Within one year of sanctions being lifted from Iran, Iranian oil exports may reach 2.5 million barrels a day

18 august 2015 | "Kompaniya"

Iran and the six international mediators have resolved all disagreements. In response to token concessions by Tehran, the US and the EU are lifting economic sanctions from Iran. The oil embargo is also becoming a thing of the past. Despite obvious risks and the shock that this move will inevitably bring about in the energy market, Russia has supported the move.

Alexander Kurdin
Alexander Kurdin
Department for Fuel and Energy Sector

“Iran never completely stopped exporting oil while the sanctions were in place, it only reduced its exports,” the Head of the Analytical Center’s Department for Strategic Studies in Energy Alexander Kurdin commented in an interview for the 'Kompaniya' weekly. Prior to the embargo the country had been selling about 2.5-3 million barrels a day, after the embargo went into effect, Iranian exports fell to 1.5 million barrels a day. The expert noted that Tehran may resume full scale exports very quickly as it has got about 40-50 million barrels in storage. “Within one year after the lifting of the sanctions, Iranian oil exports may reach 2.5 million barrels a day,” Mr. Kurdin believes.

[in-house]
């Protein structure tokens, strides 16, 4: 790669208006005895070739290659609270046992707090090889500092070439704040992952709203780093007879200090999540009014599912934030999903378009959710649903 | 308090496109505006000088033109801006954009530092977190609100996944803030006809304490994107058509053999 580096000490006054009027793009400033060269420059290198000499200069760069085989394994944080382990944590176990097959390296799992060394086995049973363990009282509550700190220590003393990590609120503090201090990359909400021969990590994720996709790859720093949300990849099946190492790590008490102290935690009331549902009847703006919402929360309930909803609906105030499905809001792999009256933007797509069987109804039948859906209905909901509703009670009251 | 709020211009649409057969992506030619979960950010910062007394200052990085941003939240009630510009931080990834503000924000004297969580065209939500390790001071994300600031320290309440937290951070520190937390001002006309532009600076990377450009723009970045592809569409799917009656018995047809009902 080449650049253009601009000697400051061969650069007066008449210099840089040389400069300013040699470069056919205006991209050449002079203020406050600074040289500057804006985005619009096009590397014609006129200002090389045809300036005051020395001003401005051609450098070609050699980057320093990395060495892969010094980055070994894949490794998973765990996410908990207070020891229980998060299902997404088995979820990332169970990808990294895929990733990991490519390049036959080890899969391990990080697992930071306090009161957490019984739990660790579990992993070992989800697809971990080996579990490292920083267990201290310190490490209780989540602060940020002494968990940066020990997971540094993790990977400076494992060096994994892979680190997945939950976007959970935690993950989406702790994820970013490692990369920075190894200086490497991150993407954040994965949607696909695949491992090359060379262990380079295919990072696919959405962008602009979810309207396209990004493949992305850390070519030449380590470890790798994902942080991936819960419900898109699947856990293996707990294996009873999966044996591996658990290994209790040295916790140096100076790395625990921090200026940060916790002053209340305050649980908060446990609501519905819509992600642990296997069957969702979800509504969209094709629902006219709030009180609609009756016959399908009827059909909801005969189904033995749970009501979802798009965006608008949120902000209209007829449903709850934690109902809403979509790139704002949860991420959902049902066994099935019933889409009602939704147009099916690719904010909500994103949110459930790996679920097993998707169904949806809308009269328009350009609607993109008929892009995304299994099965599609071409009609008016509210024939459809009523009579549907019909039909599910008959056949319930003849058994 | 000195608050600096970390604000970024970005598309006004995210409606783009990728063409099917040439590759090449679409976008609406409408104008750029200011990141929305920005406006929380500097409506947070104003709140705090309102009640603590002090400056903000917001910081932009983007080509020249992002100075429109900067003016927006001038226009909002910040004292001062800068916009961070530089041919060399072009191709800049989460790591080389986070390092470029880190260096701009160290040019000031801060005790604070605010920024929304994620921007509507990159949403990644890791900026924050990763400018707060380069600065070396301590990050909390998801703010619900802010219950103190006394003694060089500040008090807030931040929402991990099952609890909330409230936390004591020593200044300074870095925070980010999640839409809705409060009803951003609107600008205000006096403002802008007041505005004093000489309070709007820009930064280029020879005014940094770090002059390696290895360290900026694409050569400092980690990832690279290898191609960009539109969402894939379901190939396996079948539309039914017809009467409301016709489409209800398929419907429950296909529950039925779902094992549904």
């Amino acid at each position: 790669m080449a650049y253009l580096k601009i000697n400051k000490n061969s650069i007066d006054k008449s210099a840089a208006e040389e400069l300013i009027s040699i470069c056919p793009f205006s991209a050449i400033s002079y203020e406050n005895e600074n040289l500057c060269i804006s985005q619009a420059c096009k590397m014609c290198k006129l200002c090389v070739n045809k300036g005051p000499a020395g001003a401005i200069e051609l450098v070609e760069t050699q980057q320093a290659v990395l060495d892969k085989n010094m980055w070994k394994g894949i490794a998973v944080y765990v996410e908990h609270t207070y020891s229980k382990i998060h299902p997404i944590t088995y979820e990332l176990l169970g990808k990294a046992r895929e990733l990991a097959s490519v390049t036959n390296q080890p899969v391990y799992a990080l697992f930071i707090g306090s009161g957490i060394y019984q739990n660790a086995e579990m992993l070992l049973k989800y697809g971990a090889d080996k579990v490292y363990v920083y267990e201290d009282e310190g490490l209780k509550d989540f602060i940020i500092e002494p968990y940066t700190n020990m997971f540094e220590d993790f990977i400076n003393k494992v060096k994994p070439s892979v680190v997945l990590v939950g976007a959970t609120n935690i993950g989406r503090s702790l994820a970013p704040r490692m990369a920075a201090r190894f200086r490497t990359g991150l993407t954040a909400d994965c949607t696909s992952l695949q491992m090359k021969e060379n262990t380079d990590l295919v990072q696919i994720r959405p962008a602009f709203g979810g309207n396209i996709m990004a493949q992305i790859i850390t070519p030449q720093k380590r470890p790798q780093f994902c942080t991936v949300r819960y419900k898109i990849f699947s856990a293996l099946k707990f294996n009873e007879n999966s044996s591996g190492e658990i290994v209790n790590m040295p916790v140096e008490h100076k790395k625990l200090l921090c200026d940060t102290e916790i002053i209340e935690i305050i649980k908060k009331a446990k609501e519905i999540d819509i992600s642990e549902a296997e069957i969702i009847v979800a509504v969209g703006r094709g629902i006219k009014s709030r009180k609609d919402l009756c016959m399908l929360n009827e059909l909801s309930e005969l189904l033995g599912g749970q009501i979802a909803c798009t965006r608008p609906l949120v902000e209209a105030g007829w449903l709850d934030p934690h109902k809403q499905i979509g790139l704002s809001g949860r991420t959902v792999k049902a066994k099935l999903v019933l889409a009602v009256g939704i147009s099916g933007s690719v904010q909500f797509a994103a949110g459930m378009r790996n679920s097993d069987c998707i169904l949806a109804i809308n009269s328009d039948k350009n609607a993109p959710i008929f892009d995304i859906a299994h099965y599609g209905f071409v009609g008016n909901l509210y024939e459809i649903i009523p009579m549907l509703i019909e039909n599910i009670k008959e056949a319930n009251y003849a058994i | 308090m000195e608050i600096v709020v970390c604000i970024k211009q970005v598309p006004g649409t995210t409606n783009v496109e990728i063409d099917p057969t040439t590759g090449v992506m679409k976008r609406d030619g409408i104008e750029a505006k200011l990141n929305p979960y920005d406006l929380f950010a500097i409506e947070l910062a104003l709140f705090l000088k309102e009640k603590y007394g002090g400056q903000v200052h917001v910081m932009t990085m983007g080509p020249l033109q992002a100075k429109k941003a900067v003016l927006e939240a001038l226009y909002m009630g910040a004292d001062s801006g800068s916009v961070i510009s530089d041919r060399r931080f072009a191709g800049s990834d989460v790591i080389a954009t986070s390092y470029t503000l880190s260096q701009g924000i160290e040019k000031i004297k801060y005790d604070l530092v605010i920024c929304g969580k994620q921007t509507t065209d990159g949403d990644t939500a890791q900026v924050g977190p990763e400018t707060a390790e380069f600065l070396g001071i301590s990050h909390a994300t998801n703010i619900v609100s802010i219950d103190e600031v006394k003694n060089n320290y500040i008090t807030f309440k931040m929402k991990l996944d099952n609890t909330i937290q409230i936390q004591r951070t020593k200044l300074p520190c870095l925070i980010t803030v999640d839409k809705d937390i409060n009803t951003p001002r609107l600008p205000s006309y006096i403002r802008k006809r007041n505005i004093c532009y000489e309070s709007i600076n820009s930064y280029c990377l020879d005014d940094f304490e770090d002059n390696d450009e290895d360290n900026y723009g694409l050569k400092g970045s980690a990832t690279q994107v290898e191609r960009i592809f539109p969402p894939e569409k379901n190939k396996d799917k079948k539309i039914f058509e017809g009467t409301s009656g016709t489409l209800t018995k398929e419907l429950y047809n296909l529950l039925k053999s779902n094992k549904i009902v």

The expert also noted that it is not in Russia’s interests to sour relations with Iran. The Islamic Republic of Iran is an influential player in the Caspian region and in the Middle East. There is no point in supporting the system of imposing economic sanctions as a means of exerting political influence either, it is something Russia’s currently suffering from herself. So friendship with Tehran is important for the Kremlin from a purely political standpoint and it is hardly going to translate into any financial benefits for Russia, the expert believes. Furthermore, eventually Iran may evolve into a serious competitor for Russia as it gets drawn more and more into the orbit of the economic interests of the EU and the US, Mr. Kurdin concluded.

In addition, the oil market is a global one and competition with Tehran is bound to be omnipresent. “Supplies from Russia and Iran are going to be competing in China. However, the rising demand in China can easily absorb oil from both countries. The two countries will also be competing in Japan, Korea and Southern Europe,” the expert said.